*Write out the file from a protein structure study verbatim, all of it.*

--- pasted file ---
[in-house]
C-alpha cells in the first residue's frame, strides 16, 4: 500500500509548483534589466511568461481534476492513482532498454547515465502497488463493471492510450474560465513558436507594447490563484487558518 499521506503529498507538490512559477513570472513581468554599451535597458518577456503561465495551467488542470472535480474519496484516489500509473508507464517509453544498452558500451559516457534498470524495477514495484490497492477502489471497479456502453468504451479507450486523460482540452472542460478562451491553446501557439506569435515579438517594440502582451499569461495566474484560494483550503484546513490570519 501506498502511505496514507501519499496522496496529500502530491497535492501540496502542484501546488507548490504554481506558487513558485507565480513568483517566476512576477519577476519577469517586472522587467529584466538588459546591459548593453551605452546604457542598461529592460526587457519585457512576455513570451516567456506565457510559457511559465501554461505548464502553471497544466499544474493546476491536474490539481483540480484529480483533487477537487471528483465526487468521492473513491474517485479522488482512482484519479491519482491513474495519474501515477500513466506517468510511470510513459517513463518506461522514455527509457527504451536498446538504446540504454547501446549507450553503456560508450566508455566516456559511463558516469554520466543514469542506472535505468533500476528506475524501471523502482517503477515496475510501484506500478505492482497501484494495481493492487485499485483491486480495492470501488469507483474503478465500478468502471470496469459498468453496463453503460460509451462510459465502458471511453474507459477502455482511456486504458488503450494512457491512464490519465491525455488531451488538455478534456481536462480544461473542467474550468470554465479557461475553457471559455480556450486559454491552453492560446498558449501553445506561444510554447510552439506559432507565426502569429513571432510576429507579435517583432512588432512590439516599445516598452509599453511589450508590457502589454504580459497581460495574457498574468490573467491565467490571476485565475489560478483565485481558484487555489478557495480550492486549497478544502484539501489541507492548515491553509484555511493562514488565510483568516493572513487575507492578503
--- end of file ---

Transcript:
[in-house]
C-alpha cells in the first residue's frame, strides 16, 4: 500500500509548483534589466511568461481534476492513482532498454547515465502497488463493471492510450474560465513558436507594447490563484487558518 499521506503529498507538490512559477513570472513581468554599451535597458518577456503561465495551467488542470472535480474519496484516489500509473508507464517509453544498452558500451559516457534498470524495477514495484490497492477502489471497479456502453468504451479507450486523460482540452472542460478562451491553446501557439506569435515579438517594440502582451499569461495566474484560494483550503484546513490570519 501506498502511505496514507501519499496522496496529500502530491497535492501540496502542484501546488507548490504554481506558487513558485507565480513568483517566476512576477519577476519577469517586472522587467529584466538588459546591459548593453551605452546604457542598461529592460526587457519585457512576455513570451516567456506565457510559457511559465501554461505548464502553471497544466499544474493546476491536474490539481483540480484529480483533487477537487471528483465526487468521492473513491474517485479522488482512482484519479491519482491513474495519474501515477500513466506517468510511470510513459517513463518506461522514455527509457527504451536498446538504446540504454547501446549507450553503456560508450566508455566516456559511463558516469554520466543514469542506472535505468533500476528506475524501471523502482517503477515496475510501484506500478505492482497501484494495481493492487485499485483491486480495492470501488469507483474503478465500478468502471470496469459498468453496463453503460460509451462510459465502458471511453474507459477502455482511456486504458488503450494512457491512464490519465491525455488531451488538455478534456481536462480544461473542467474550468470554465479557461475553457471559455480556450486559454491552453492560446498558449501553445506561444510554447510552439506559432507565426502569429513571432510576429507579435517583432512588432512590439516599445516598452509599453511589450508590457502589454504580459497581460495574457498574468490573467491565467490571476485565475489560478483565485481558484487555489478557495480550492486549497478544502484539501489541507492548515491553509484555511493562514488565510483568516493572513487575507492578503